Religious Education

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I attended the Justice Conference at Oakdale Park CRC this morning, sponsored by Association for a More Just Society and Office of Social Justice. Thanks for putting it together.

At the panel on Justice & Education in Grand Rapids, I wanted to say "Amen" to Mindy Hamstra's dream of families choosing to send their children to Grand Rapids Public Schools as an act of justice. I also wanted to add, piggybacking on Hamstra's comment, and in response to Kate Kooyman's question about what is the church's role in the question of justice in education, this thought: If the children of Christian Reformed Church families in Grand Rapids were attending GRPS, and their parents were investing in the lives of their children and the city's schools, the church's role would be religious education. The church should be speaking into the lives of our children and youth by studying the Bible, understanding doctrine, discussing practical faith application, and encouraging the sharing of the gospel. This should not be a novel idea, but some churches may be relying too heavily on Christian day-school education to provide this religious education, leaving the church impotent to impact the next generation.

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Participant

I have an even better idea--let's find ways to make sure that the Christian day schools we support (whether in Grand Rapids or out here in the provinces) are capable of admitting children from every ethnicity, race, and income level. That way everyone has access to a Christ-centered education.

I missed this conference, but I would like some clarification on what this was about – if anyone has the time.

Admin

I didn't attend, but noticed this news story that gives some more information about it.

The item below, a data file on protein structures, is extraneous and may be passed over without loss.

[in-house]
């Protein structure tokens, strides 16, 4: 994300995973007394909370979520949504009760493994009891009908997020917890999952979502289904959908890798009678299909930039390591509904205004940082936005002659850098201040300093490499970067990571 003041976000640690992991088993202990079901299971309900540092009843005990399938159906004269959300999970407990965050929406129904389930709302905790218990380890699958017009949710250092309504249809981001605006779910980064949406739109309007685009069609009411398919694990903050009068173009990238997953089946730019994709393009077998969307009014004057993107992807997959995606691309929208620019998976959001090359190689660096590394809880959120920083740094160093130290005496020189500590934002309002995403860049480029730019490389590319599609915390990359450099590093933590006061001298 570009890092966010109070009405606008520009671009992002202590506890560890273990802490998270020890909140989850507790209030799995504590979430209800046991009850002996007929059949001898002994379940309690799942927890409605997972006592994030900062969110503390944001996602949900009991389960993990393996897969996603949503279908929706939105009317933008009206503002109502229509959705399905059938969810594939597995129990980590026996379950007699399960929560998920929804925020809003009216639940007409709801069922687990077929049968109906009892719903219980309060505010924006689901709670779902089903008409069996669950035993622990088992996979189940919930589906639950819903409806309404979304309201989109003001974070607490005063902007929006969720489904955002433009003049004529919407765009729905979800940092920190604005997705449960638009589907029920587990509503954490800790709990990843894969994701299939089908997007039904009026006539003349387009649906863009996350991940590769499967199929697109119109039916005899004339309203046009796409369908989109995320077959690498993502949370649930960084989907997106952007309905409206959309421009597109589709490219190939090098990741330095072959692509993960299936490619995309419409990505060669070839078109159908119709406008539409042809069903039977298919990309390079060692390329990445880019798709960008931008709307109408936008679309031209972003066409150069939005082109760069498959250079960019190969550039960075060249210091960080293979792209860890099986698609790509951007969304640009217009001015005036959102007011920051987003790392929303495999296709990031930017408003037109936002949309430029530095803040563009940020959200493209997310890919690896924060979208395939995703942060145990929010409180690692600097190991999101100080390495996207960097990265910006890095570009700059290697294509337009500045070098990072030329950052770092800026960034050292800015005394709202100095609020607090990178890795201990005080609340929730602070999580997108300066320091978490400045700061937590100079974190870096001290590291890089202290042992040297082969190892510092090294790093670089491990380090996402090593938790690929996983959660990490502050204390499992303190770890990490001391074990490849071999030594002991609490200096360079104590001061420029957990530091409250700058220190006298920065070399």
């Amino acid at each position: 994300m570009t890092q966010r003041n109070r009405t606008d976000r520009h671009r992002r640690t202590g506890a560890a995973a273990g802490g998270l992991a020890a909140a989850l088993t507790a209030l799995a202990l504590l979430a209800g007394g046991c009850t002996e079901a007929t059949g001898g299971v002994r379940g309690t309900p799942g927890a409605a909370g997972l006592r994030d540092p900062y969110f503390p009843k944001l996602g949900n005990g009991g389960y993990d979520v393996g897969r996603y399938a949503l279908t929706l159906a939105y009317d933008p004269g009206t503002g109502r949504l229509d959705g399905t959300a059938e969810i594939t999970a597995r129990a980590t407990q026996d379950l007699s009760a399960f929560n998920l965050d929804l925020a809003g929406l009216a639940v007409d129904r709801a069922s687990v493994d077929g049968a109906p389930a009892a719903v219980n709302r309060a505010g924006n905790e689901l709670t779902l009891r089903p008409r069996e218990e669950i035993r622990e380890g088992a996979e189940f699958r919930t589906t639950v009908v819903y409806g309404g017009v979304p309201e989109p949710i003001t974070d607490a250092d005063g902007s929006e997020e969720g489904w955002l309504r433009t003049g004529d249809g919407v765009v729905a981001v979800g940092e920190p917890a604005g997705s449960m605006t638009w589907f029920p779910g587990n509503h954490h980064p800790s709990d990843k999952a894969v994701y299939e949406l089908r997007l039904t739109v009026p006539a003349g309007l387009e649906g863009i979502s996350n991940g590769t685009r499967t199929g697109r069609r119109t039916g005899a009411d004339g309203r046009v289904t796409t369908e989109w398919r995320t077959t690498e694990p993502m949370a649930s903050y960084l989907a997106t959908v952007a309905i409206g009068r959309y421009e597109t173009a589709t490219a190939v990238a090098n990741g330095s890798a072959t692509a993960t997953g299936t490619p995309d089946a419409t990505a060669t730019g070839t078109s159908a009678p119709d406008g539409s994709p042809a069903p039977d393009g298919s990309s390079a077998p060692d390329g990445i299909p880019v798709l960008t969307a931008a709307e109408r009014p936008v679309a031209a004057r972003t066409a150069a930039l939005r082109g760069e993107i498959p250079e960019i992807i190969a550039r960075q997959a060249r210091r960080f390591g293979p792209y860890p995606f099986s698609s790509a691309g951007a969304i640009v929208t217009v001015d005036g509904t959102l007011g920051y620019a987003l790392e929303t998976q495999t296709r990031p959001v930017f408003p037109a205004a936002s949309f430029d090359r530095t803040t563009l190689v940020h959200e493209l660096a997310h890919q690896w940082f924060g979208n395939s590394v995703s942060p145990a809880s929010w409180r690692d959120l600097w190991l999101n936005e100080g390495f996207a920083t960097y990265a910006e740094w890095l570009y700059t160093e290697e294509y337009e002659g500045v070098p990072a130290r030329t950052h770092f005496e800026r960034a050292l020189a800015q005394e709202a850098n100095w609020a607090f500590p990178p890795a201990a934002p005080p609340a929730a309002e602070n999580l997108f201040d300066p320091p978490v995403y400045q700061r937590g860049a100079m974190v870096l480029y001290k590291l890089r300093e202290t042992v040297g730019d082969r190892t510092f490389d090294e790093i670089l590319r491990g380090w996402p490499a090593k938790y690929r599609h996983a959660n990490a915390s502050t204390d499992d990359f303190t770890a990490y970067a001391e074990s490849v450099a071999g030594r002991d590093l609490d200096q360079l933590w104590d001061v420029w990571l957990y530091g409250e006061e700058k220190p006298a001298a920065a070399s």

Hey Michael, The conference was a Saturday gathering of folks in the West Michigan area who wanted to talk about how to be engaged in justice right now. There were a number of workshops that covered topics like restorative justice, education, immigration, justice in Honduras, human trafficking, racial justice, and lots more. It was the second annual conference of this kind -- both this year's and last year's were sponsored by the Office of Social Justice and the Association for a More Just Society. The education conversation that Noah was referring to was part of a panel discussion on justice in education, where representatives of the Grand Rapids Public School board, Grand Rapids Christian Schools, Potters House, and a new school called Living Stones all spoke to seeking justice in our community's education system. Does that answer your question?

If http://www.greatschools.org/cities.page?city=Grand%20Rapids&state=MI is a fair representation of the Grand Rapids metro area then the Grand Rapids School District seems to be a typical large American city with good schools in the rich districts and poor schools in poor districts. Would you who might pull your kids out of Christian schools be putting your kids in a rich school or a poor school? I suspect the rich neighborhoods are not very "diverse," maybe less so than the church you attend?

Are your children old enough to understand the social and educational implications of making this change? Are you qualified and have the time to home teach your kids to make up for any deficiencies in the public school you choose?

I admire adults who intentionally go into harm's way for a good cause but is it "fair" to use one's children no matter how good the cause?